BY JOHNA MAILOLLI
Retail Registered Dietitian
Working as a registered dietitian has its frustrating moments, just like any other job.
One of the biggest challenges my profession contends with is the misinformation of nutrition advice given by unqualified individuals. It is an unfortunate fact that, although registered dietitians have an extensive educational background in nutrition, anyone can give out nutrition advice.
And with the internet and social media widely available to everyone, more and more people are sharing nutrition advice and information that may not be evidenced based, yet is being followed many people. Registered dietitians have found their jobs increasingly frustrating, working with clients who have received conflicting nutritional advice from those who have little to no nutrition background.
Here are a few reasons why it’s important to leave it to the experts to provide nutrition counseling to those who need it most.
One of the negative consequences of anyone being able to provide nutrition counseling is the confusion it causes for those receiving the advice. It has no longer become unusual for a registered dietitian to work with clients who have eliminated a particular food group, or for some, many food groups, in fear that this food may not be good for them.
For example, a client who does not consume certain fruit or fruit at all because of a nutrition myth that fruit is “high in sugar” and will “make them fat.” Or a client not consuming any bread because “there are too many carbohydrates in bread, which leads to fat gain.” Removing important food groups deprives the body and brain of its preferred method of energy creation, as well as a myriad of nutrition benefits, such as fiber, vitamins minerals, and even some antioxidants.
It can also lead to yet another challenging issue registered dietitians are also seeing in their clients: food fears.
Food fears can be damaging to individuals as they truly start to believe that consuming certain foods may lead to negative effects on their body such as weight gain. From personal experience with these clients I can tell you that these food fears are not easily erasable. They may lead to disordered eating, or worse, eating disorders. These obstacles can become so challenging for a dietitian that they often lead to dead end roads, both for the dietitian and the client.
I am currently counseling a client who removed several of her favorite foods from her diet, many of which are fruits, because a personal trainer recommended against these foods. This is a heart-breaker for me, because it completely goes against one of the core values I teach clients, which is to eat food that tastes good to them! Not only has the removal of these foods left my client unsatisfied and unhappy at meal times, but she also finds herself having less energy.
You see, food is not only a way to nourish the body but a way to fulfill the soul. To deprive yourself of your favorite foods for invalid reasons is to deny yourself of one of life’s greatest joys! It also carries the message that healthy food shouldn’t taste good. As a lover of food I can tell you that if this were true I would not be a dietitian, because I am as much of a foodie as I am a dietitian.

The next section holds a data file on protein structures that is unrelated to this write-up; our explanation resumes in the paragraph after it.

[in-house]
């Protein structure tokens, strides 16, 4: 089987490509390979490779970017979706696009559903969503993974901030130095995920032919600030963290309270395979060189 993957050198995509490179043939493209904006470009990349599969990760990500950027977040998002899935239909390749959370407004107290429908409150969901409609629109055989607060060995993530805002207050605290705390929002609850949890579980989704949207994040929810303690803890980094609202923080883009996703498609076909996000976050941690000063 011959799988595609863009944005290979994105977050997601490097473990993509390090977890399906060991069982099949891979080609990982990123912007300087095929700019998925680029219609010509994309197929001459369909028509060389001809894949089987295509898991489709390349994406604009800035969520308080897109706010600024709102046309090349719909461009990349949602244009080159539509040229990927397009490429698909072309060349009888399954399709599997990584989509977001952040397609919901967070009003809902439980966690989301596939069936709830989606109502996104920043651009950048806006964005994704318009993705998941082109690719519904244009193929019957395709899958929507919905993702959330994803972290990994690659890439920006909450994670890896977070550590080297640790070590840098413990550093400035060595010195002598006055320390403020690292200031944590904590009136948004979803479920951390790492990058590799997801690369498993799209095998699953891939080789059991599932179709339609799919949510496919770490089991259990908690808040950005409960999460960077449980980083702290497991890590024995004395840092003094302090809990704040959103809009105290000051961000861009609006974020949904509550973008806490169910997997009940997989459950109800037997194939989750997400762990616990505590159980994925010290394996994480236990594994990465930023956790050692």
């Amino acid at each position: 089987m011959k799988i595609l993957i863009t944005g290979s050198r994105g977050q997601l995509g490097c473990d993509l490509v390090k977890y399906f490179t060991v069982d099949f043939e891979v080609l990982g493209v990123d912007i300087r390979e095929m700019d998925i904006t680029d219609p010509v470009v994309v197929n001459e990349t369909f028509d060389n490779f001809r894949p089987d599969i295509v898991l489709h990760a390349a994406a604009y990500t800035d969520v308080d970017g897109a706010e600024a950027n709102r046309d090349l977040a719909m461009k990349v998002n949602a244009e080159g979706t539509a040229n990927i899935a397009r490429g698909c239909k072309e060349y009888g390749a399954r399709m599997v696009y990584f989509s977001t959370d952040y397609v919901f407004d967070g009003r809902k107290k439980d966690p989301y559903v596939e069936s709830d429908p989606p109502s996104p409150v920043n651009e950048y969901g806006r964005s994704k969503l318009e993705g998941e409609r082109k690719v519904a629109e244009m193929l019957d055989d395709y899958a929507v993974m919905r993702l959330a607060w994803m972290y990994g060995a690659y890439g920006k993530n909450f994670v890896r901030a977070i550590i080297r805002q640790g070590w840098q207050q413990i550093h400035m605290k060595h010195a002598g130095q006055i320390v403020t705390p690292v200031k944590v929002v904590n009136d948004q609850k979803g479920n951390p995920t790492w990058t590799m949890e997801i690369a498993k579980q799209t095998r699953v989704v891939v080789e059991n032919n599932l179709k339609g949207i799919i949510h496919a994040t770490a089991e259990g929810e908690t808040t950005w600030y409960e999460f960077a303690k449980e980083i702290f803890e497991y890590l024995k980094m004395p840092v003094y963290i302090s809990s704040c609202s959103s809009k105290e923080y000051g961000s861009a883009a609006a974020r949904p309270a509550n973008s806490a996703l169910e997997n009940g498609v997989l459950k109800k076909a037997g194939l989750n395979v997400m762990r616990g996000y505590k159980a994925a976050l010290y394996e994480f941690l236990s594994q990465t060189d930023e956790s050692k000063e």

I can’t imagine what life would be like if someone told me I couldn’t eat figs anymore; one of my favorite fruits. Figs are more than just a delicious fruit to me, they are a significant part of my childhood and cultural upbringing, which is also often true for the diverse clientele I work with in our community.
There are certain instances where individuals may need to reduce or eliminate specific foods due to medical conditions. Medical conditions may require very specific diets which is another concerning reason to why anyone should not be giving nutrition advice. Registered dietitians have a medical nutrition background and know that the first step in providing medical nutrition therapy is to understand their entire medical background. Not knowing and understand a person’s medical background cannot only result in giving the wrong information; it can also cause possible harm to a person.
For example, an individual who does not fully understand diabetes informs a diabetic to avoid consuming carbohydrate containing foods because they are “bad for them.” This person who follows this recommendation is now at risk of developing low blood sugar, known as hypoglycemia, which can lead to possibly fainting or even hospitalization.
Instead of playing the “dietitian,” these individuals can help contribute to the solution by referring those who seek specific nutrition advice to a registered dietitian. Health professionals like personal trainers, health coaches, physicians, and even health bloggers can work together with dietitians to make it a win-win situation for all. The solution is to start working with each other instead of against each another.
In the end, each of us have the same intention; to help others live healthier, happier lives.
Johna Mailolli is a Registered Retail Dietitian for Shoprite of Tallman. She has been working as a Registered Dietitian for the past seven years. She is also a certified health coach and personal trainer with the American Council of Exercise.